Jia Wang, interim director of the University of Alberta’s China Institute, remains hopeful that international cooperation can take some of the heat out of the situation.
But in the meantime, she says Canadian investors have a particular interest in China’s status on the world stage, thanks to the singularly poor relations between the two nations. “If you compare China’s relations with G7 allies, every other country — including the U.S. — is doing better than Canada.”
Following a brief respite in 2021 prompted by the release of detained Canadians Michael Kovrig and Michael Spavor, bilateral relations spiraled even further downwards over the spring and summer of 2023, when the countries engaged in tit-for-tat diplomatic expulsions during a row over foreign interference. The immediate prospects for a diplomatic thaw don’t look good: in September, the federal government initiated a public inquiry that’s likely to focus on leaked intelligence reports that allege China attempted to influence Canadian elections.
“Canada-China relations are sometimes described as fraught or strained, neither of which are very positive terms,” says Wang. “I’d characterize the relationship as being at the lowest point since diplomatic ties were established. As we know, many of the large institutional investors are under pressure, including from Parliament, to examine their investments in the Chinese markets.”
According to Baxendale, any Canadian financial institutions with Chinese holdings should be reviewing their relationships there. “Some have pulled back, others have not. Each situation is a little different and they’ve really got to evaluate the strategic implications,” she says, noting investment decisions will ultimately depend on several factors, including the materiality of China to institutional investors’ operations and the potential for reputational damage arising from associations with alleged human rights abuses against the Uyghur people.
“I think we’re going to see strategic pullbacks, rather than more substantial, across-the-board exits — at least for now. But of course, that can change.”
A Chinese retreat seems to be in the cards for a number of Canada’s largest pension investors. During Parliamentary hearings held earlier this year, executives with the British Columbia Investment Management Corp. and the Ontario Teachers’ Pension Plan told legislators that changes to the risk landscape in China had prompted them to pause future direct private investments in the country.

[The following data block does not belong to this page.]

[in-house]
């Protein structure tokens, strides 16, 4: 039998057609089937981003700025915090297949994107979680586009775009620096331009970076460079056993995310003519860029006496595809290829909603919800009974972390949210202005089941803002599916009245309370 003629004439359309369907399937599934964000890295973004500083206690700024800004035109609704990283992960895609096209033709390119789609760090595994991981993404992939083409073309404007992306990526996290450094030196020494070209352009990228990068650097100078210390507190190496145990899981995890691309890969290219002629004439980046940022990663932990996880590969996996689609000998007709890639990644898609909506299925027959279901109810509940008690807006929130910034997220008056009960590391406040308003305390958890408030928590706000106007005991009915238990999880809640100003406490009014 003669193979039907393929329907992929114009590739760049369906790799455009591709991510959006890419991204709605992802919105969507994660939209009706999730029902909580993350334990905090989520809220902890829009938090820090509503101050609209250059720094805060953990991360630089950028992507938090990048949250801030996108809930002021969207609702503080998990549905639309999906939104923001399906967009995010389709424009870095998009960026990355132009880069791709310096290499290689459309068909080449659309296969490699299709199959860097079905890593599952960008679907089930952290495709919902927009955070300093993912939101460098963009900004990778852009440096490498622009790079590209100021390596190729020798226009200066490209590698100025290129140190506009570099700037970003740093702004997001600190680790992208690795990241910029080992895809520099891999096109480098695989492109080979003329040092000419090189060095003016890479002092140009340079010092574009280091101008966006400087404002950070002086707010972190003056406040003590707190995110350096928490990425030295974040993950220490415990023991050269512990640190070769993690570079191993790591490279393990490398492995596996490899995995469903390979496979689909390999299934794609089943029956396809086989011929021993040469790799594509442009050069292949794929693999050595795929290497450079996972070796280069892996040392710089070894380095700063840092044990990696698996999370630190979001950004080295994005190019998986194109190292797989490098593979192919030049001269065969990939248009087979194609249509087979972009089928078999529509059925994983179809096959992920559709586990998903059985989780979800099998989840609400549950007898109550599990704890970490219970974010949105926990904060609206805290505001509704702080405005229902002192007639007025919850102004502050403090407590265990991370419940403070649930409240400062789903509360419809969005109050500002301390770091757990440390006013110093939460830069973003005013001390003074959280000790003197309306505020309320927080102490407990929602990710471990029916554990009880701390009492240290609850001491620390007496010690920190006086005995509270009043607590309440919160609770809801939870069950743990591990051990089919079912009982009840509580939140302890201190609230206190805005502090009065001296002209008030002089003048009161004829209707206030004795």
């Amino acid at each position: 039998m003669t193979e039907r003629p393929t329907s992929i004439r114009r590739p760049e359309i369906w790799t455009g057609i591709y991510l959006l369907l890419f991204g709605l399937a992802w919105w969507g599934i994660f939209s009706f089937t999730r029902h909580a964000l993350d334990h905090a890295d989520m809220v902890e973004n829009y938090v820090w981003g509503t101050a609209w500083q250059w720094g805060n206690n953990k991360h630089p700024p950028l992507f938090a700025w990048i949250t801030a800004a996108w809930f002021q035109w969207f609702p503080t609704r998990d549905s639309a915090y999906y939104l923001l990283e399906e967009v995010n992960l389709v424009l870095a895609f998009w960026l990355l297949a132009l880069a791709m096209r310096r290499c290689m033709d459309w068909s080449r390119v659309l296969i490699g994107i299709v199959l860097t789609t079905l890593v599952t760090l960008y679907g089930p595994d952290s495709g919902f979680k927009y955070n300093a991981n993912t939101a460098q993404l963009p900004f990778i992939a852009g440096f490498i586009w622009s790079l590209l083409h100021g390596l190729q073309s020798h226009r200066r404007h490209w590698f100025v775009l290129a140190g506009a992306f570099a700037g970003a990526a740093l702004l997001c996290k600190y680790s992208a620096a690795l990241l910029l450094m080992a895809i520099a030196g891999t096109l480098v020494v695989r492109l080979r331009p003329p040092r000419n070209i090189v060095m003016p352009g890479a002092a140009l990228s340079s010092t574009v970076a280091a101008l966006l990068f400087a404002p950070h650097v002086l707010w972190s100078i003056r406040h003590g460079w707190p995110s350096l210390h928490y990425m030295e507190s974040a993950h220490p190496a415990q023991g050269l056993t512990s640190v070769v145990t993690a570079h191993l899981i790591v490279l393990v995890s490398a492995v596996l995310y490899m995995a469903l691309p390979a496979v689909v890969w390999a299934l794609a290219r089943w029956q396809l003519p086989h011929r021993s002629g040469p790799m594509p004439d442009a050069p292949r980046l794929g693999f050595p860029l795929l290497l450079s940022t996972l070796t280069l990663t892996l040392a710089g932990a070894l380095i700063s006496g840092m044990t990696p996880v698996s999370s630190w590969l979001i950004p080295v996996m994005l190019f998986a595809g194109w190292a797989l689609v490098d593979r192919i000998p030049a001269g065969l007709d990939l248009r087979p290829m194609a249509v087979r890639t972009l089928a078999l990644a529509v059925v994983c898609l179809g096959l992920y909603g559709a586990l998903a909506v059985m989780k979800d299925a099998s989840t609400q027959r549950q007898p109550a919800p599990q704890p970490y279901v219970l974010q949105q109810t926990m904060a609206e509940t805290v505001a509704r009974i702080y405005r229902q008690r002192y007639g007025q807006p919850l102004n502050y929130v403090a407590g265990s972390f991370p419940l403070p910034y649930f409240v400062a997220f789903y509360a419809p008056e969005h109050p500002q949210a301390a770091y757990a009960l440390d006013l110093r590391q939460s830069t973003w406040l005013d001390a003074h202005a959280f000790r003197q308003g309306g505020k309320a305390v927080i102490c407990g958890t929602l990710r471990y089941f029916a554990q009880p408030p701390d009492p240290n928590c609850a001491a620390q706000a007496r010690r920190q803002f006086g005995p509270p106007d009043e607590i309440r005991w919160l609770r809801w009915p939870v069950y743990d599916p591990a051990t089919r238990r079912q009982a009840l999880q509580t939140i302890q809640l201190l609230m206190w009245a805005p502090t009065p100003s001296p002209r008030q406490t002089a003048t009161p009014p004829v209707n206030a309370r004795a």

At the same legislative committee, a senior managing director at the Canada Pension Plan Investment Board revealed Chinese investments accounted for almost 10 per cent of the plan’s total assets, followed soon after by news reports claiming both the CPPIB and the Caisse de dépôt et placement du Québec had scaled back the private equity teams in their Chinese offices.
The IMCO has assembled its Chinese assets with flexibility in mind. “Illiquid investment is off the table for us,” says Chamie. “We want to be careful to make sure our exposure there is liquid so we are able to adjust it as developments unfold and as our viewpoint evolves.”
While some commentators have been unconvinced by China’s post-pandemic reopening, raising broader economic concerns about its housing market and youth unemployment levels, Hooper remains relatively bullish. “I think of China as an interesting opportunity because sentiment is so negative, because it’s been so beaten down. If we were to see any kind of policy stimulus, that would have a positive impact on Chinese equities, because they are priced for a rather negative scenario, which is the antithesis of being priced for perfection.
“If we take a step back and look at it in terms of diversification, it’s important to have exposure to a wide variety of foreign regions and asset classes and the Chinese economy is not a minor economy that can be easily ignored.”
Risk and opportunity
As Chinese and Russian assets become less attractive, Bennett says it’s important for investors to remember the flip side of the risk coin.
“With volatility and uncertainty comes risk, but it also creates opportunities for other regions and industries. When you think about some of the supply chains coming out of China, there are areas where countries like Vietnam, Thailand and Indonesia can benefit, although these are smaller markets and that is something you have to be cognizant of. On the more developed side, we’re seeing Singapore increasingly considered a business hub, even more so than it was in the past.”
India is one of the countries best positioned to capitalize on the struggles of other emerging markets, he notes. “They’ve had a huge digital transformation and have shown an openness to foreign investment.” However, it remains to be seen whether Canadian investors will still be as welcome after trade-deal talks broke down amid allegations of Indian state involvement in the recent murder of Canadian Sikh leader Hardeep Singh Nijjar in Surrey, B.C.
Events like this latest diplomatic crisis highlight the core challenge for institutional investors attempting to incorporate geopolitical factors into their decision-making, says Yusuke Khan, a partner and investments leader for Canada at Mercer.
“Trying to predict political action is bound to be messy. Things can change very quickly, which is why you want to have as many levers as possible in your portfolio, by ensuring that you are exposed to different countries in different regions at different points in their economic cycles. This is not the time to give up on diversification.”
Michael McKiernan is a freelance writer.